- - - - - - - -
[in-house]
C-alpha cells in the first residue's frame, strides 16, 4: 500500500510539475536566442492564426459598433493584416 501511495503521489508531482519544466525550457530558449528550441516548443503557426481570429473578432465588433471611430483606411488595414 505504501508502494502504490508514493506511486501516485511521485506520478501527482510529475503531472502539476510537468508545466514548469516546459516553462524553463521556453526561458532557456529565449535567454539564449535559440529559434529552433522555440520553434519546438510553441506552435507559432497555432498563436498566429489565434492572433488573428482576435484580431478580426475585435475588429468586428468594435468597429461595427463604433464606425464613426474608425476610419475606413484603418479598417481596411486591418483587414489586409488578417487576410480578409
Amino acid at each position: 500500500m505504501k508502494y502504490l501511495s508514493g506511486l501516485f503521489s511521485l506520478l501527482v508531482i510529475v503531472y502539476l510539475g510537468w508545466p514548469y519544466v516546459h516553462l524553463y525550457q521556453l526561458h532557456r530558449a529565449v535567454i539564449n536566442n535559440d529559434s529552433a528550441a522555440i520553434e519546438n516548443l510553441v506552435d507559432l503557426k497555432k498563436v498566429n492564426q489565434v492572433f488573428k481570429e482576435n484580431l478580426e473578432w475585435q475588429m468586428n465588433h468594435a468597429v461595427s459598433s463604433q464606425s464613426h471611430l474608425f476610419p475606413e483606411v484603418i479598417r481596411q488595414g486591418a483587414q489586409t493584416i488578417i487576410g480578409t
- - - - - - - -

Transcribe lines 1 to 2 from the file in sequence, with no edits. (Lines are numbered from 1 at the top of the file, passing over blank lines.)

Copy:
[in-house]
C-alpha cells in the first residue's frame, strides 16, 4: 500500500510539475536566442492564426459598433493584416 501511495503521489508531482519544466525550457530558449528550441516548443503557426481570429473578432465588433471611430483606411488595414 505504501508502494502504490508514493506511486501516485511521485506520478501527482510529475503531472502539476510537468508545466514548469516546459516553462524553463521556453526561458532557456529565449535567454539564449535559440529559434529552433522555440520553434519546438510553441506552435507559432497555432498563436498566429489565434492572433488573428482576435484580431478580426475585435475588429468586428468594435468597429461595427463604433464606425464613426474608425476610419475606413484603418479598417481596411486591418483587414489586409488578417487576410480578409